Professor emeritus James McPherson, the Pulitzer Prize-winning author of the 1988 Civil War history Battle Cry of Freedom, spoke with PAW about the controversy surrounding Confederate monuments.
Should Confederate monuments be removed?
I can certainly sympathize with a point of view that people who fought to break up the United States with the purpose of preserving slavery should not be celebrated. But it happened. Many of these monuments, which were put up from about 1890 to 1920, illustrate the “Lost Cause” mentality of the Confederacy. I think that that needs to be understood as part of the mythology of the Civil War — and people live as much by myths as by reality. If you try to wipe that out, you’re shortchanging an important part of our understanding of history.
As a historian, I don’t like the idea of banning statues. I think the better way would be to leave most of these memorials where they are with some kind of explanation of who put them up, and when, why, and what they stand for.
Weren’t many Confederate monuments erected in the 1950s and ’60s to resist desegregation?
That is certainly true about the widespread use of the Confederate flag. But most of the monuments you will see in courthouse squares across the South were put up much earlier than that.
Some point out that there are no monuments to Nazis in Germany today. How is this different?
For one thing, ours was a civil war and not a foreign war. For another, the occupation of Germany went on a lot longer than the federal occupation of the South during Reconstruction. You wouldn’t have found any of these monuments going up while there were still federal troops there.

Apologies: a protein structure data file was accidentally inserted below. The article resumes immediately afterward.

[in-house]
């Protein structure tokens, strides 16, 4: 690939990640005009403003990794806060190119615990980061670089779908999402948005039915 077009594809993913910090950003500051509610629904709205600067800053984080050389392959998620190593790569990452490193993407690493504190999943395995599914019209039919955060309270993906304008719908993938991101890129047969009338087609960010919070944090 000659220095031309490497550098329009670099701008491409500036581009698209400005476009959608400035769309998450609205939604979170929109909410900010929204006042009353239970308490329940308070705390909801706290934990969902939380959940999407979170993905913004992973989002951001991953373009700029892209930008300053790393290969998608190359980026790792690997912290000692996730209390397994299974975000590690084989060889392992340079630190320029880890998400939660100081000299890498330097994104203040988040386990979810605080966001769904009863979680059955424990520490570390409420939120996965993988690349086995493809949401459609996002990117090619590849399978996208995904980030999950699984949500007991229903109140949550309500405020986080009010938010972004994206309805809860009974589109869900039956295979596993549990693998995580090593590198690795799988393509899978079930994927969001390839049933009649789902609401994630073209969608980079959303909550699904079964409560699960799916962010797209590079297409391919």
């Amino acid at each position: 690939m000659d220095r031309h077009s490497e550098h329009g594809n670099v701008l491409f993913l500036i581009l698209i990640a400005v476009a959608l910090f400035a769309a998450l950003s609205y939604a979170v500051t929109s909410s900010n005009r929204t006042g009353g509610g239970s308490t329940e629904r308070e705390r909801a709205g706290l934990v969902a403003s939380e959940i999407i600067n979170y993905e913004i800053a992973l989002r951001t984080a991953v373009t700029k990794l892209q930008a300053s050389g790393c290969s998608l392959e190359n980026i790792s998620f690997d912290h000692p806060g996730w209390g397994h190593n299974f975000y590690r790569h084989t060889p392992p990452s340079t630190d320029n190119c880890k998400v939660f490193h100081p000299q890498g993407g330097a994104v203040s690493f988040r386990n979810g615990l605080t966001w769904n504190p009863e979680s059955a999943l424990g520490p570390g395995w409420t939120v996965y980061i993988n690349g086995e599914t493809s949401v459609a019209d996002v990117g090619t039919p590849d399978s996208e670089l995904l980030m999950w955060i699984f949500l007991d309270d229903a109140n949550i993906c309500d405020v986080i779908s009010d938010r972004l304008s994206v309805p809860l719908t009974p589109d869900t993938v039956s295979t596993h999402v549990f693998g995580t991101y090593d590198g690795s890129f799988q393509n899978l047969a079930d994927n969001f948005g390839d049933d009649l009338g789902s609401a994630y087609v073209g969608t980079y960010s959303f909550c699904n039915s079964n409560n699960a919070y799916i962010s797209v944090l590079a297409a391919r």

How do you feel about Yale renaming its residential college named for John C. Calhoun, who supported slavery but died before the Civil War?
I have mixed feelings about that. Again, you’re trying to erase part of the history of the institution. Calhoun had been a student at Yale; he was a very prominent American, a senator, and vice president. On the other hand, what he stood for was repugnant.
So I can see both points of view. I suppose that is part of my training as a historian. Historians are supposed to see the points of view of actors in history, even if they disagree with them. They are part of the historical story.
There is always a temptation, and I have certainly been in danger of succumbing to it, of judging the past by the standards of the present. I think historians need to empathize with people of 100 to 150 years ago, even if we don’t like what they stood for, in order to understand what they stood for and why. It’s easy for us to say that these people were evil — look at what they believed. But they were products of their time, and their beliefs were widely shared.
Interview conducted and condensed by M.F.B.